The truth is, resting an injured knee won't cure or heal your pain. In fact, it can even make them worse if you don't get the right treatment at the right time. And sometimes, rest can even mask an underlying problem that could be causing your pain.
Unfortunately, resting your injured knee won't solve anything. It may even make your injury worse. When you rest an injury like this, it can cause muscle atrophy (loss of muscle mass) and stiffness in the leg muscles around the knee joint. This means that when you start running again after resting your injured knee for too long, it will be even more painful than before because you have less strength in those muscles than before.
If you have knee pain, especially if it's been going on for a long time, you need to see a medical professional who can diagnose and treat your condition.
Myth: The Best Way to Treat Knee Pain is Through Surgery
This myth has been around for decades due to a lack of understanding about how our bodies work and what causes pain. Surgery may be necessary in some cases, but it shouldn't be your first option unless absolutely necessary — in fact, most cases don't require surgery at all.
Research shows that non-surgical treatments like physical therapy can often be effective, especially if you treat it early. For example, some people have knee arthritis that can be treated with physical therapy and weight loss.
Myth: Physical therapy isn't Needed After An Injury
If you have had an injury, it's important to follow up with a physical therapist as soon as possible. When you go to physical therapy, the therapist is there to keep you on track and make sure that you do your exercises correctly. This helps ensure that you get the most out of your treatment and will be able to return to your normal activities sooner.
Physical therapists are experts in injury prevention and rehabilitation. And they're the professionals who can tell you whether you need physical therapy after an injury or if you're good to go on your own.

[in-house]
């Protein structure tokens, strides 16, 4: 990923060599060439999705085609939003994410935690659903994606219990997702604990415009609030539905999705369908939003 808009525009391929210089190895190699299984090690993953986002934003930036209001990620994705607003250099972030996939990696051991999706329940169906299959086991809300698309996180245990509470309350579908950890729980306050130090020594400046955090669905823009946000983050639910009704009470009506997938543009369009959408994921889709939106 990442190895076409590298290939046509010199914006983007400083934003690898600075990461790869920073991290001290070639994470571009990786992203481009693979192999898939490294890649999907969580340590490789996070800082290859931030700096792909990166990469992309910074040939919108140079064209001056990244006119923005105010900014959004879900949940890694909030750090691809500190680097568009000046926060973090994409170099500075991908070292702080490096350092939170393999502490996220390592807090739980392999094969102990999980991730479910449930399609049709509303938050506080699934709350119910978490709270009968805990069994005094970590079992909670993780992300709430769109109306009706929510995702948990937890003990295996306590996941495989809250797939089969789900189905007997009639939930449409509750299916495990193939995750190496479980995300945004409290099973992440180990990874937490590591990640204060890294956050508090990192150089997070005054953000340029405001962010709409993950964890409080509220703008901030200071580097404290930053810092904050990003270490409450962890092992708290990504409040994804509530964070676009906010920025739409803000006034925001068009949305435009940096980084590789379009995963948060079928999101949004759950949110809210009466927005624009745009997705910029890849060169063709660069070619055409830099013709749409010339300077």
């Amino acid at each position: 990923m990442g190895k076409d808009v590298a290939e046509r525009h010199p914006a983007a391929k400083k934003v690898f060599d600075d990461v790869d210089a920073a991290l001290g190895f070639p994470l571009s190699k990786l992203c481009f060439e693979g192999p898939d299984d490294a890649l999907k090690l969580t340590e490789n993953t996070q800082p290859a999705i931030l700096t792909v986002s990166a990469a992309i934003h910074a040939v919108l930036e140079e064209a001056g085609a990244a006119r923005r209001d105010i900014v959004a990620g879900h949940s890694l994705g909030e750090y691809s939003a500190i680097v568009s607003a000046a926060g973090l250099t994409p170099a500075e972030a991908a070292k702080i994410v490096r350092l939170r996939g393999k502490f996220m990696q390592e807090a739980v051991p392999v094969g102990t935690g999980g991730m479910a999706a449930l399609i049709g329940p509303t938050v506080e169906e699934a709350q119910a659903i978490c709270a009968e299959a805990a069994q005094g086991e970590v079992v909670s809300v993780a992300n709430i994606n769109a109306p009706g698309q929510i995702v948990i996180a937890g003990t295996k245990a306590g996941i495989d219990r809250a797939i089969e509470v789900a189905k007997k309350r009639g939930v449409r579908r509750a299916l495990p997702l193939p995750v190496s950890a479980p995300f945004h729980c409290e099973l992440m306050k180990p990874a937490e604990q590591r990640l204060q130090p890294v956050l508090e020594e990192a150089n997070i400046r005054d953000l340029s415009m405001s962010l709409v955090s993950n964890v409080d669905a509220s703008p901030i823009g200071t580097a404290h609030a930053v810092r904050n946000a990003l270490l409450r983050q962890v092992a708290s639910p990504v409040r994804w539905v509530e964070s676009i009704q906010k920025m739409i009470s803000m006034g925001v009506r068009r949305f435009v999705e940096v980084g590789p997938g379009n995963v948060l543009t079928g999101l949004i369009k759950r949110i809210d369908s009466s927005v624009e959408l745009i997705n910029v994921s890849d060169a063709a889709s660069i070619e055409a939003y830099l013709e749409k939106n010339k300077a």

Physical therapy is one of the treatment options and an important part of treating chronic knee pain because it helps you build strength in your muscles, tendons, and ligaments that support your knees, so they work properly. Physical therapists are highly trained to assess movement and strength in all parts of the body. They may recommend exercises or other treatments that help people recover and heal without medication.
The exercises are designed specifically for your body and how it moves. The exercises that a physical therapist prescribes are based on how your body moves — not only in terms of where it hurts but also where it's strong and flexible compared with other people who have similar injuries or conditions.
The therapist will also take into account the type of activity (such as running) that caused the injury in the first place so they can create an exercise program specifically tailored for overuse injuries related to running or other activities.
Hopefully, this article has cleared up some common myths about knee pain and prevented you from making choices that may end up causing further knee problems.
Generally, knee pain is more easily treated if it's caught early, so be sure to talk to a New York pain management specialist if you develop any knee pain at all.
But don't expect a knee injury to heal overnight—there's no magic cure. Instead, be patient, stay on top of your pain management, and continue strengthening your muscles. Also, do your best to stay active, as this will help keep your muscles strong and eliminate any risk of putting too much pressure on your knees.